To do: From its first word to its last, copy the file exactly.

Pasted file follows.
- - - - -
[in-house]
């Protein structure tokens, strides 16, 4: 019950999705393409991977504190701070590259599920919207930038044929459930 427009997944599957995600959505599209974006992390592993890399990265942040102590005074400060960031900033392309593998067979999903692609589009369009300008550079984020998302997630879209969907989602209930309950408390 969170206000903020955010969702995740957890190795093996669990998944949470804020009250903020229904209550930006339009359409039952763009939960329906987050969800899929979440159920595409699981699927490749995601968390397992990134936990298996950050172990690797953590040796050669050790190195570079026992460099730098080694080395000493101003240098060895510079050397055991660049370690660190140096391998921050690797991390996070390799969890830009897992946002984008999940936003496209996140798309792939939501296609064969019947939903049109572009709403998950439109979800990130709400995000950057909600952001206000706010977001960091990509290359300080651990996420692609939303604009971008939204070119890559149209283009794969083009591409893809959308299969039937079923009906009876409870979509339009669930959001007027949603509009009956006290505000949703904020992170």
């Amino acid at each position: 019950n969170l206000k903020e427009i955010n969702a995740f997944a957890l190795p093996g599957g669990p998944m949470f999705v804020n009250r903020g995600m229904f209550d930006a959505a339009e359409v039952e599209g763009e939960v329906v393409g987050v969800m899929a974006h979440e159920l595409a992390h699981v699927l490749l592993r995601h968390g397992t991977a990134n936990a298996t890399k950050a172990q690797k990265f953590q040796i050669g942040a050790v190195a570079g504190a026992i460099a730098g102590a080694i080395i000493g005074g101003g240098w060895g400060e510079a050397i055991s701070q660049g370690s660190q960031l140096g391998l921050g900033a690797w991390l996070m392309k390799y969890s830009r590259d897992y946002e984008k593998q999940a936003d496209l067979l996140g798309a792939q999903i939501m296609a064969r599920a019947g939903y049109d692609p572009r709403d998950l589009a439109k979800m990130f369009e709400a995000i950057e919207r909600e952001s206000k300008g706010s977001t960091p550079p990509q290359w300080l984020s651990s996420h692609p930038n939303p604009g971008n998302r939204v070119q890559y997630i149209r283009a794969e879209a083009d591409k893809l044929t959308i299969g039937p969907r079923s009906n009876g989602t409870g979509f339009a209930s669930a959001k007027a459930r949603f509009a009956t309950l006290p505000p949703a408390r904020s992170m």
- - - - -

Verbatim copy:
[in-house]
């Protein structure tokens, strides 16, 4: 019950999705393409991977504190701070590259599920919207930038044929459930 427009997944599957995600959505599209974006992390592993890399990265942040102590005074400060960031900033392309593998067979999903692609589009369009300008550079984020998302997630879209969907989602209930309950408390 969170206000903020955010969702995740957890190795093996669990998944949470804020009250903020229904209550930006339009359409039952763009939960329906987050969800899929979440159920595409699981699927490749995601968390397992990134936990298996950050172990690797953590040796050669050790190195570079026992460099730098080694080395000493101003240098060895510079050397055991660049370690660190140096391998921050690797991390996070390799969890830009897992946002984008999940936003496209996140798309792939939501296609064969019947939903049109572009709403998950439109979800990130709400995000950057909600952001206000706010977001960091990509290359300080651990996420692609939303604009971008939204070119890559149209283009794969083009591409893809959308299969039937079923009906009876409870979509339009669930959001007027949603509009009956006290505000949703904020992170």
């Amino acid at each position: 019950n969170l206000k903020e427009i955010n969702a995740f997944a957890l190795p093996g599957g669990p998944m949470f999705v804020n009250r903020g995600m229904f209550d930006a959505a339009e359409v039952e599209g763009e939960v329906v393409g987050v969800m899929a974006h979440e159920l595409a992390h699981v699927l490749l592993r995601h968390g397992t991977a990134n936990a298996t890399k950050a172990q690797k990265f953590q040796i050669g942040a050790v190195a570079g504190a026992i460099a730098g102590a080694i080395i000493g005074g101003g240098w060895g400060e510079a050397i055991s701070q660049g370690s660190q960031l140096g391998l921050g900033a690797w991390l996070m392309k390799y969890s830009r590259d897992y946002e984008k593998q999940a936003d496209l067979l996140g798309a792939q999903i939501m296609a064969r599920a019947g939903y049109d692609p572009r709403d998950l589009a439109k979800m990130f369009e709400a995000i950057e919207r909600e952001s206000k300008g706010s977001t960091p550079p990509q290359w300080l984020s651990s996420h692609p930038n939303p604009g971008n998302r939204v070119q890559y997630i149209r283009a794969e879209a083009d591409k893809l044929t959308i299969g039937p969907r079923s009906n009876g989602t409870g979509f339009a209930s669930a959001k007027a459930r949603f509009a009956t309950l006290p505000p949703a408390r904020s992170m």